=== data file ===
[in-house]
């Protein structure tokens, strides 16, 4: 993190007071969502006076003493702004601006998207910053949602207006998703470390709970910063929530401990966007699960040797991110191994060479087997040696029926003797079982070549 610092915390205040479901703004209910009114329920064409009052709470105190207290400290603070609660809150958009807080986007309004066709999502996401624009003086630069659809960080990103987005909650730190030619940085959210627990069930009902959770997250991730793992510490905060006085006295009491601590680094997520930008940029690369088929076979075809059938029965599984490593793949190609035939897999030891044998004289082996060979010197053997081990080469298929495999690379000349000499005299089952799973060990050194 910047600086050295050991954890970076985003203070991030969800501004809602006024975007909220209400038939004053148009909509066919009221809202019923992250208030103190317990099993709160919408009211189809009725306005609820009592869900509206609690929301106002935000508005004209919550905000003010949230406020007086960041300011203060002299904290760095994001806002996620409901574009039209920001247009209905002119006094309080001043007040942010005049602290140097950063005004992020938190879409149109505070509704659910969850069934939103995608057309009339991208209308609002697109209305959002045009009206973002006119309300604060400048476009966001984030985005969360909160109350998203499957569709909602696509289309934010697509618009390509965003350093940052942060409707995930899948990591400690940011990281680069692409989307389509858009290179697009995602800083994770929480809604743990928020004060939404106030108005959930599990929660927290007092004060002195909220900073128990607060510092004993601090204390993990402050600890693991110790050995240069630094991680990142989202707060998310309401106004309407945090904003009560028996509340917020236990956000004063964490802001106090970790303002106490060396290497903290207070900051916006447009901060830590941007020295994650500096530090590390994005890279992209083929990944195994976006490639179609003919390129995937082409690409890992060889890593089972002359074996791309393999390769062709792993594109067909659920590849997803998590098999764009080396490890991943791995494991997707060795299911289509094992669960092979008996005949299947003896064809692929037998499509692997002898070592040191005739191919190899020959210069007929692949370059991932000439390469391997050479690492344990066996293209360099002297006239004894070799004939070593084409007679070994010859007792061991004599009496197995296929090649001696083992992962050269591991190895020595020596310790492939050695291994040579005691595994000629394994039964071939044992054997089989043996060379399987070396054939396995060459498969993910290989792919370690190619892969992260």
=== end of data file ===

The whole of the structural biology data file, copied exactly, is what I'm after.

[in-house]
């Protein structure tokens, strides 16, 4: 993190007071969502006076003493702004601006998207910053949602207006998703470390709970910063929530401990966007699960040797991110191994060479087997040696029926003797079982070549 610092915390205040479901703004209910009114329920064409009052709470105190207290400290603070609660809150958009807080986007309004066709999502996401624009003086630069659809960080990103987005909650730190030619940085959210627990069930009902959770997250991730793992510490905060006085006295009491601590680094997520930008940029690369088929076979075809059938029965599984490593793949190609035939897999030891044998004289082996060979010197053997081990080469298929495999690379000349000499005299089952799973060990050194 910047600086050295050991954890970076985003203070991030969800501004809602006024975007909220209400038939004053148009909509066919009221809202019923992250208030103190317990099993709160919408009211189809009725306005609820009592869900509206609690929301106002935000508005004209919550905000003010949230406020007086960041300011203060002299904290760095994001806002996620409901574009039209920001247009209905002119006094309080001043007040942010005049602290140097950063005004992020938190879409149109505070509704659910969850069934939103995608057309009339991208209308609002697109209305959002045009009206973002006119309300604060400048476009966001984030985005969360909160109350998203499957569709909602696509289309934010697509618009390509965003350093940052942060409707995930899948990591400690940011990281680069692409989307389509858009290179697009995602800083994770929480809604743990928020004060939404106030108005959930599990929660927290007092004060002195909220900073128990607060510092004993601090204390993990402050600890693991110790050995240069630094991680990142989202707060998310309401106004309407945090904003009560028996509340917020236990956000004063964490802001106090970790303002106490060396290497903290207070900051916006447009901060830590941007020295994650500096530090590390994005890279992209083929990944195994976006490639179609003919390129995937082409690409890992060889890593089972002359074996791309393999390769062709792993594109067909659920590849997803998590098999764009080396490890991943791995494991997707060795299911289509094992669960092979008996005949299947003896064809692929037998499509692997002898070592040191005739191919190899020959210069007929692949370059991932000439390469391997050479690492344990066996293209360099002297006239004894070799004939070593084409007679070994010859007792061991004599009496197995296929090649001696083992992962050269591991190895020595020596310790492939050695291994040579005691595994000629394994039964071939044992054997089989043996060379399987070396054939396995060459498969993910290989792919370690190619892969992260």